Business Politics and Current Affairs

January 27, 2011

Anti Government Revolution – Rising Up In Yemen After Tunisia

Filed under: Uncategorized — ispoli @ 2:26 pm

Tens of thousands of people in Yemen have taken to the streets in the country’s capital, calling for an end to the government of Ali Abdullah Saleh, the president.

Inspired by recent events in Tunisia and Egypt, opposition members and youth activists are rallying at four different locations in Sanaa on Thursday, chanting for Saleh, who has been in power for 32 years, to step down.

"Enough being in power for [over] 30 years," protesters shouted during the demonstrations.

They also referred to the ouster of Tunisian president Zine El Abidine Ben Ali, saying he was "gone in just [over] 20 years".

"No to extending [presidential tenure]. No to bequeathing [the
presidency]," they chanted.

An opposition activist said that the staging of the demonstration in four separate parts of the capital was aimed at distracting the security forces.

One area chosen for the protest was outside Sanaa University. Security measures at the demonstrations appeared relaxed, but were tight around the interior ministry and the central bank.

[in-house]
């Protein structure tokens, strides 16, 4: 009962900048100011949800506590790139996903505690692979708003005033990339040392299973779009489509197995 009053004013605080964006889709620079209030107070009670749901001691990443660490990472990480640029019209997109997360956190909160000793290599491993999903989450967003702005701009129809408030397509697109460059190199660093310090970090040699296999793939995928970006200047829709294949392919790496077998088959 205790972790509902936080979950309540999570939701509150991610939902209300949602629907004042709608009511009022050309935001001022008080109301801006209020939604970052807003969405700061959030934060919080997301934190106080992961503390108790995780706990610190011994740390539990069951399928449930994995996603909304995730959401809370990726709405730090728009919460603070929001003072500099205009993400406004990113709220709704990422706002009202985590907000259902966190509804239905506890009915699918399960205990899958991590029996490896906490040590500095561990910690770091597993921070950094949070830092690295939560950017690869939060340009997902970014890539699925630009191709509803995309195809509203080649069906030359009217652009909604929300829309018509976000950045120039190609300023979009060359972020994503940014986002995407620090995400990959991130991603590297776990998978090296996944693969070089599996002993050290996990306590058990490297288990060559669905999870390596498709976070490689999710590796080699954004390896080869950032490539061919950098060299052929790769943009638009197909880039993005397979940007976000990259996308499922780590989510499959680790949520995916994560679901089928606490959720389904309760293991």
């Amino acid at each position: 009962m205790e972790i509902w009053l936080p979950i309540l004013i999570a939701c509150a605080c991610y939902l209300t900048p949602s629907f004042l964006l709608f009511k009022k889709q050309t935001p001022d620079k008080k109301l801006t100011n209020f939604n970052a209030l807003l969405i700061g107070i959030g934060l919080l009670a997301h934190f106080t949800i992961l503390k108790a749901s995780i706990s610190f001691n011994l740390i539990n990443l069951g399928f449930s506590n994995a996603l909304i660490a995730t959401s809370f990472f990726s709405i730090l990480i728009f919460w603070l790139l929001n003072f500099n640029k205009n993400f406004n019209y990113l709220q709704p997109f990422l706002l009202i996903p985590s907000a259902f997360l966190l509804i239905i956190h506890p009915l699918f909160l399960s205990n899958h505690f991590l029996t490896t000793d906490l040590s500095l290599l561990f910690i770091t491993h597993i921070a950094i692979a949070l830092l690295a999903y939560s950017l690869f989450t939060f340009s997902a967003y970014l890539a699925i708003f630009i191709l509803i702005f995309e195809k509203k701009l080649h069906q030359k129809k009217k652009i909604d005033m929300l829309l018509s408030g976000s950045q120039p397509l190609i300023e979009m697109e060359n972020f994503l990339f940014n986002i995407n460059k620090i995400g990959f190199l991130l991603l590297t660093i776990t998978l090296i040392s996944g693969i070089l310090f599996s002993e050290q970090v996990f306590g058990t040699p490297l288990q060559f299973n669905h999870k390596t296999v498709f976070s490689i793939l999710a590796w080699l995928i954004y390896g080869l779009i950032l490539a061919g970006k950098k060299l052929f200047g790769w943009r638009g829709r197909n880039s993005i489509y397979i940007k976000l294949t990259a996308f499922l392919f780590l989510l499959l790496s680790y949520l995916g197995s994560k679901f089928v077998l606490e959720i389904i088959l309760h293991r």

‘Not like Tunisia’

Meanwhile Saleh’s ruling General People’s Congress held counter marches attended by thousands of the government’s backers.

"No to toppling democracy and the constitution," the president’s supporters said in their banners.

Motahar Rashad al-Masri, the Yemeni interior minister, ruled out any resemblance between the protests in Yemen and the public outcry in Tunisia and Egypt.

"Yemen is not like Tunisia," he said, adding that Yemen was a "democratic country" and that the demonstrations were peaceful.

He told Al Jazeera that Yemeni authorities will not curb any demonstrations that are peaceful, regardless of their size.

Seven-year mandate

Saleh was re-elected in September 2006 for a seven-year mandate.

A draft amendment of the constitution, under discussion in parliament despite opposition protests, could allow him – if passed – to remain in office for life.

Saleh is also accused of wanting to pass the reins of power in the impoverished Arabian Peninsula state to his eldest son Ahmed, who heads the elite Presidential Guard.

But in a televised address on Sunday, Saleh denied such accusations. "We are a republic. We reject bequeathing (the presidency)", he said.

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